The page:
I’d planned to write a review of the much loved Jorvik Viking Centre, which reopened its doors in early April 2017 after the catastrophic flood damage it suffered in late 2015. But, here’s the rub, getting in there wasn’t easy, and as the school holidays approach I think this post, on doing your best to avoid the queues will be much more helpful – anyone with kids knows that usually queuing is not their favourite pastime.
Travelling from Aberdeen we arrived late Friday afternoon and went straight to our accommodation. Tip One, if you can visit late Friday before all the other weekend tourists arrive then do it! This wasn’t an option for us.
Totally oblivious and admittedly ignorant to how popular Jorvik might be, we casually ate brunch and rocked up at 10.30am on Saturday morning, along with the rest of the world. We had our fantastic York Pass, offering entry into over thirty attractions and tours, as well as shopping and restaurant offers, but the queue for Jorvik was approximately 45 minutes long. It’s Fast Track queue was virtually empty but I didn’t have a Fast Track ticket. I pitied the parents with little tots in the normal queue and we opted to visit York Castle Museum instead (which is excellent by the way). Tip two, if you are going to visit on a Saturday turn up very early!
We returned on Saturday at 3.30pm thinking we were being cunning but the queue had just got longer. A coach load of tourists with Fast Track passes had created a huge queue in the Fast Track lane. Tip Three, buy a Fast Track pass online for a small additional fee which skips you to the front of the queue. Bear in mind that even with Fast Track you could end up standing behind a busload of other Fast Trackers. Worse, you could get to the front of the normal queue, having waited forty minutes, only for a load of Fast Trackers to gazump you. I’m very British about queuing and I think this would break me. Again, we headed to visit something else – York Minster this time, delightful.
That Saturday evening I tried to buy Fast Track tickets online using my York Pass and failed miserably. Phoning first thing on Sunday morning I was told that you can’t obtain Fast Track tickets using a York Pass, you’d have to buy brand new tickets. The moths in my wallet didn’t like the sound of that so we did something else, a York Cycling Tour which was fantastic. So Tip Four is bear in mind you can’t combine York Passes with Fast Track and work out your finances accordingly.
Then … Sunday evening … 5.30pm … we returned to Jorvik. There was one couple, ONE!, in the normal queue!!!!!!! Nobody in the Fast Track queue. Hallelujah!!!!!!! We sauntered in, using our York Passes, utterly delighted with ourselves. Tip Five, if you can visit late on a Sunday or on a less obviously popular week day period then do it. We almost had the place to ourselves.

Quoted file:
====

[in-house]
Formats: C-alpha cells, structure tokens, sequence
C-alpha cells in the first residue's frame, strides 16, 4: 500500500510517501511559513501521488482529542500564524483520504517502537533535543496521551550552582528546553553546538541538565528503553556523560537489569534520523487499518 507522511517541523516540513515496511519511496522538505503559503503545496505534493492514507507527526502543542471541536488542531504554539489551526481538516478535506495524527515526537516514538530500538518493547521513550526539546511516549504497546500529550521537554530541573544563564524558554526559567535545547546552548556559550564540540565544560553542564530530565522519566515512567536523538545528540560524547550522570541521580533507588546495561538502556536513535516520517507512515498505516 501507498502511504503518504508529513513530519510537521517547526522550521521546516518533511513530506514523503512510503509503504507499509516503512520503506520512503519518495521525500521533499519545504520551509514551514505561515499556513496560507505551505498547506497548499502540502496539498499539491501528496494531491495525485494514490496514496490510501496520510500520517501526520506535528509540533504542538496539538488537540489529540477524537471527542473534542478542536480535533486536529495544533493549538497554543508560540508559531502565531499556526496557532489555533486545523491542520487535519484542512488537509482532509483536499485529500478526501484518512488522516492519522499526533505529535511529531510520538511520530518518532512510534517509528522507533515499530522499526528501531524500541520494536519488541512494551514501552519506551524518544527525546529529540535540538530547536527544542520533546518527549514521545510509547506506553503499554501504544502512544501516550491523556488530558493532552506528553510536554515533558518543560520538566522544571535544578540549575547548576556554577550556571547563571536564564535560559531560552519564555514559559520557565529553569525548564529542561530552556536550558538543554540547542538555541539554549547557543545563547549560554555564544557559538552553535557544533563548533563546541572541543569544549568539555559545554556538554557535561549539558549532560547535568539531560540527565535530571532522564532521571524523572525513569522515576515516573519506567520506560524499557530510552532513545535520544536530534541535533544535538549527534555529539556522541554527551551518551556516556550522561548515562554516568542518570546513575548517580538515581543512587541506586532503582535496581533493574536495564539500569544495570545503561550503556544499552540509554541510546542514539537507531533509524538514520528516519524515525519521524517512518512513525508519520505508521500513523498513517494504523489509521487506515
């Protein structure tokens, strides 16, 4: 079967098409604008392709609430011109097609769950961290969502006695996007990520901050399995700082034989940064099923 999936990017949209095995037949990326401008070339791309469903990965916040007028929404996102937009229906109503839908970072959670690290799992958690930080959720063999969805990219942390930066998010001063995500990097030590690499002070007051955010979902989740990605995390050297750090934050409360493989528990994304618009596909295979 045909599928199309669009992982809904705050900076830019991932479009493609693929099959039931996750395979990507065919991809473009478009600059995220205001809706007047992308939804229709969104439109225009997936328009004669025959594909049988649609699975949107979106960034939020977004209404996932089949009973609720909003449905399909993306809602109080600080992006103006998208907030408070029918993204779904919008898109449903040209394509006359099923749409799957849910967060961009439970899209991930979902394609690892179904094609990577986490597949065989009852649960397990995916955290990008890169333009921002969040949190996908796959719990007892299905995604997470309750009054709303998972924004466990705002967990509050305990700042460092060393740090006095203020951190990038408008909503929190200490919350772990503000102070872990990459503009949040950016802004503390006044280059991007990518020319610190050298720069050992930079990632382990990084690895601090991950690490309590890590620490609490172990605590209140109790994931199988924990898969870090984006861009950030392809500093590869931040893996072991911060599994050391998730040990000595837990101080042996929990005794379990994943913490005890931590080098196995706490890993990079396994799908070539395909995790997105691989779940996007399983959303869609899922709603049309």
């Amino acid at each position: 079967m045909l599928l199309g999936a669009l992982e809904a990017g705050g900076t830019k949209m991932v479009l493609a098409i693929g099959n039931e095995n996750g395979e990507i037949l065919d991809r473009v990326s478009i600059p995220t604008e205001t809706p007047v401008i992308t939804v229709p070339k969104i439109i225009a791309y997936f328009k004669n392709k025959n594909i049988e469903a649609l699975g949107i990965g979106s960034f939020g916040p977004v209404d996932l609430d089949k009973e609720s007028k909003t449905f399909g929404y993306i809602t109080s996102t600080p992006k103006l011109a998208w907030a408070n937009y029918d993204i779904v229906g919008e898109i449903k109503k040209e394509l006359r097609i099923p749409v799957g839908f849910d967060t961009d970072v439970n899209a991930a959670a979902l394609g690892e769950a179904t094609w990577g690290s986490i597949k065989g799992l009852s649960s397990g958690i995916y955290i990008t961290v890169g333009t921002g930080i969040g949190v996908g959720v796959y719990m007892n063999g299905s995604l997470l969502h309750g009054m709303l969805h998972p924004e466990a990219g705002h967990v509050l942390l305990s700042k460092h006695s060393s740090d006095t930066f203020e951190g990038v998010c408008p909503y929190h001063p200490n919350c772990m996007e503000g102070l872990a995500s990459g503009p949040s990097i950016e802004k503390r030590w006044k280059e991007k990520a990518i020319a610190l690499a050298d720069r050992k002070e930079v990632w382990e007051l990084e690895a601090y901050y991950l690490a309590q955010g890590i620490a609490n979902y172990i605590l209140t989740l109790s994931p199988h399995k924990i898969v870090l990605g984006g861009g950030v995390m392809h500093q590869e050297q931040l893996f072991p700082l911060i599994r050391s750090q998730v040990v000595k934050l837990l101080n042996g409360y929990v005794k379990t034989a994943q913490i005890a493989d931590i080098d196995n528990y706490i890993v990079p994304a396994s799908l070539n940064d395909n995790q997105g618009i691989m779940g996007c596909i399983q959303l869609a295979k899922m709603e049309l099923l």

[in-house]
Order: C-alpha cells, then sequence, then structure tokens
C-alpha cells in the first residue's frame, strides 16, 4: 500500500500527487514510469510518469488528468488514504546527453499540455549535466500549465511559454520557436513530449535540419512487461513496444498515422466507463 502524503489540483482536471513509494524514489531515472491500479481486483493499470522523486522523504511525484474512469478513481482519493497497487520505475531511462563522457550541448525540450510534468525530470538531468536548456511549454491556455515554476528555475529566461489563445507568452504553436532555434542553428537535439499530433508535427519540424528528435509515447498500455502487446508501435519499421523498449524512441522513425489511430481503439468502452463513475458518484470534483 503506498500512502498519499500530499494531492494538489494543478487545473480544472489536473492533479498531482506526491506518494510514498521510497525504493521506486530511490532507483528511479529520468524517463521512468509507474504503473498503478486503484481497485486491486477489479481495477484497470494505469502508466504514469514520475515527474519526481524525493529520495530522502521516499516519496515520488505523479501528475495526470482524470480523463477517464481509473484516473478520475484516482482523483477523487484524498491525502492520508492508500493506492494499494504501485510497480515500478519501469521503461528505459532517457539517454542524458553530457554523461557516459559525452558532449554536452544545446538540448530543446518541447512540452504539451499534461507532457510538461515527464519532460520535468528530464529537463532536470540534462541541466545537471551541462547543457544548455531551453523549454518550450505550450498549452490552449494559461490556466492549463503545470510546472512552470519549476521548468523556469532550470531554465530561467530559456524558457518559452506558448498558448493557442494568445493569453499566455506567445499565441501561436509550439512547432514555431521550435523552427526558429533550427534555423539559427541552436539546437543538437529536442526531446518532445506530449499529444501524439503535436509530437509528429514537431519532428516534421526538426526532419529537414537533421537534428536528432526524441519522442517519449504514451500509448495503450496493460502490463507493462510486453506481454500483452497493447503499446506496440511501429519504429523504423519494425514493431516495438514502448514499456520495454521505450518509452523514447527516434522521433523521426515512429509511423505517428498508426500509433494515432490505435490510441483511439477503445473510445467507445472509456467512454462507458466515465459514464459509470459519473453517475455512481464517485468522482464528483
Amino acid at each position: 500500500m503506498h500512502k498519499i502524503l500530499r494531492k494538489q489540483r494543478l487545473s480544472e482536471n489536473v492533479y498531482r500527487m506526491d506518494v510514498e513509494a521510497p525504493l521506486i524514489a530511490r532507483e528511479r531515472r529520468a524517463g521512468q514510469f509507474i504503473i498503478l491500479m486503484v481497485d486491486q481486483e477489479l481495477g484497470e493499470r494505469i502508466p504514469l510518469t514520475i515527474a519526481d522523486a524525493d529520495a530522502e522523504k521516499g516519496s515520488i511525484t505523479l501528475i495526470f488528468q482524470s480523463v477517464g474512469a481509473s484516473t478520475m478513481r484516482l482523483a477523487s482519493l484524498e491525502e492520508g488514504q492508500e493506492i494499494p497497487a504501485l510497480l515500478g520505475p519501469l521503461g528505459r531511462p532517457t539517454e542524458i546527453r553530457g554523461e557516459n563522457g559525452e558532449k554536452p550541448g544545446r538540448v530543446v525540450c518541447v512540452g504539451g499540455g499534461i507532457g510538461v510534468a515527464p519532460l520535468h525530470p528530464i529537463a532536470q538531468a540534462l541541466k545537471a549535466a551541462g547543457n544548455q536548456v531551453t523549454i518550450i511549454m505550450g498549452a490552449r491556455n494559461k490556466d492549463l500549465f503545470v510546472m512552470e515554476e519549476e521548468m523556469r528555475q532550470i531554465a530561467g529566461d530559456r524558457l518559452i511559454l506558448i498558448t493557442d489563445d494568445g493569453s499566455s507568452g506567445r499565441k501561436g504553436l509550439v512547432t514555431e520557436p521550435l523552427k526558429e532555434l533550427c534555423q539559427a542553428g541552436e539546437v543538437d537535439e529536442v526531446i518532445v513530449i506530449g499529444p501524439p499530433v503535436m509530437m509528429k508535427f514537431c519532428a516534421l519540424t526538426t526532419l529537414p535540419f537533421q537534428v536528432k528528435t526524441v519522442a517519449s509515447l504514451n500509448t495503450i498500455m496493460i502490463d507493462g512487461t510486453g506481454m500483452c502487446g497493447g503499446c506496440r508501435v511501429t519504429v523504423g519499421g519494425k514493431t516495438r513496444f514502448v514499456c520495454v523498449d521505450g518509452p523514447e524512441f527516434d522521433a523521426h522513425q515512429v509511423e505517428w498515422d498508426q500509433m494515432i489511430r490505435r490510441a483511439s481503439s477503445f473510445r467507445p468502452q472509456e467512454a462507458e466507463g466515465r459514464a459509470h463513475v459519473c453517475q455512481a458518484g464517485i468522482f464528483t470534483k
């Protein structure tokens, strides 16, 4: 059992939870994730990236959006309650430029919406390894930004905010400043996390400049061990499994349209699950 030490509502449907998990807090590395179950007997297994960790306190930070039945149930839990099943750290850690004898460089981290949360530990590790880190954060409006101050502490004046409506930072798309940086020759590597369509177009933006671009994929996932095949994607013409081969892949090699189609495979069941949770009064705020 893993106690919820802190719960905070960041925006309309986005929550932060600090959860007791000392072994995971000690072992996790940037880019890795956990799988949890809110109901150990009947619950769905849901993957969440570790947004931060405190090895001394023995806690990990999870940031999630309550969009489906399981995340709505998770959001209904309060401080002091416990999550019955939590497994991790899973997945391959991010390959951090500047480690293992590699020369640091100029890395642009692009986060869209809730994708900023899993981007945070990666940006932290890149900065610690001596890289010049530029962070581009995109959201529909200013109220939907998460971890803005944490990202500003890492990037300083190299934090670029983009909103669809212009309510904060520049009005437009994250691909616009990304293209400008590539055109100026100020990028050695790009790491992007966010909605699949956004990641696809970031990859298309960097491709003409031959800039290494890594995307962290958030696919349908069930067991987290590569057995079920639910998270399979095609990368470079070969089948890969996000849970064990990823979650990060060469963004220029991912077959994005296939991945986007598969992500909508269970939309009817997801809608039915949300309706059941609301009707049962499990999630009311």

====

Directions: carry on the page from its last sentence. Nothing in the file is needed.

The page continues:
The downside was that by 5.30pm on Sunday we were shattered, having walked and explored all day. Tip Six, if you do visit at a slightly anti-social time try not to arrive exhausted, especially with little ones. We spent five minutes examining the archeological excavations in the first room, but for kids and big kids the focus is getting on the carts that drive you round the Viking animatronics so we’d swiftly boarded our ride.
As you journey round the acutely lifelike dummies you hear voiceover through your personal speakers. I’d selected the kids narration which was ideal for mini tourists as a male child narrator explained things simply and clearly. As we ventured from early settler to cobbler, market stall, slave merchant and everyday housing you did get a sense of the sights, sounds and smells of the era. The gentle fifteen minute ride is great fun and educational for all ages and I’m sure most customers would like to go round again and again. Once we’d disembarked we explored a more traditional section of the museum housing artefacts from armour to jewellery. Tip Seven, we spent about 45 minutes in total in the centre, the highlight of which is definitely the fifteen minute ride, so balance out how long you’re prepared to queue with how long you’ll potentially spend inside.
All credit to the Jorvik Centre for being so popular, it’s a problem many attractions would love to face, and people are so excited about the reopening about this iconic York attraction. But if you don’t want to let your mini-Vikings down then it’s something to consider before heading off. Tip Eight is preparing your children (and your partner) for queues in advance, setting their expectations. Perhaps bring some toys, a flask, some snacks, hey go to town with it!
Ultimately I felt I had to see the centre, I couldn’t leave York without visiting Jorvik, in the same way I couldn’t leave Paris without seeing the Eiffel Tower. Of course the difficulty of gaining access altered the experience but I did thoroughly enjoy it once I finally got my go in the karts.
LOWDOWN – We used the YorkPass for our long weekend. One, two or three day passes are available. An adult pass is currently £38 for one day, £50 for two. A child’s pass is £24 for one day, £28 for two. As most attractions welcome under 5’s for free it’s generally a false economy to buy a pass for this age group. The Jorvik Viking Centre also runs a Pastport scheme which includes Fast Track, discover more here.
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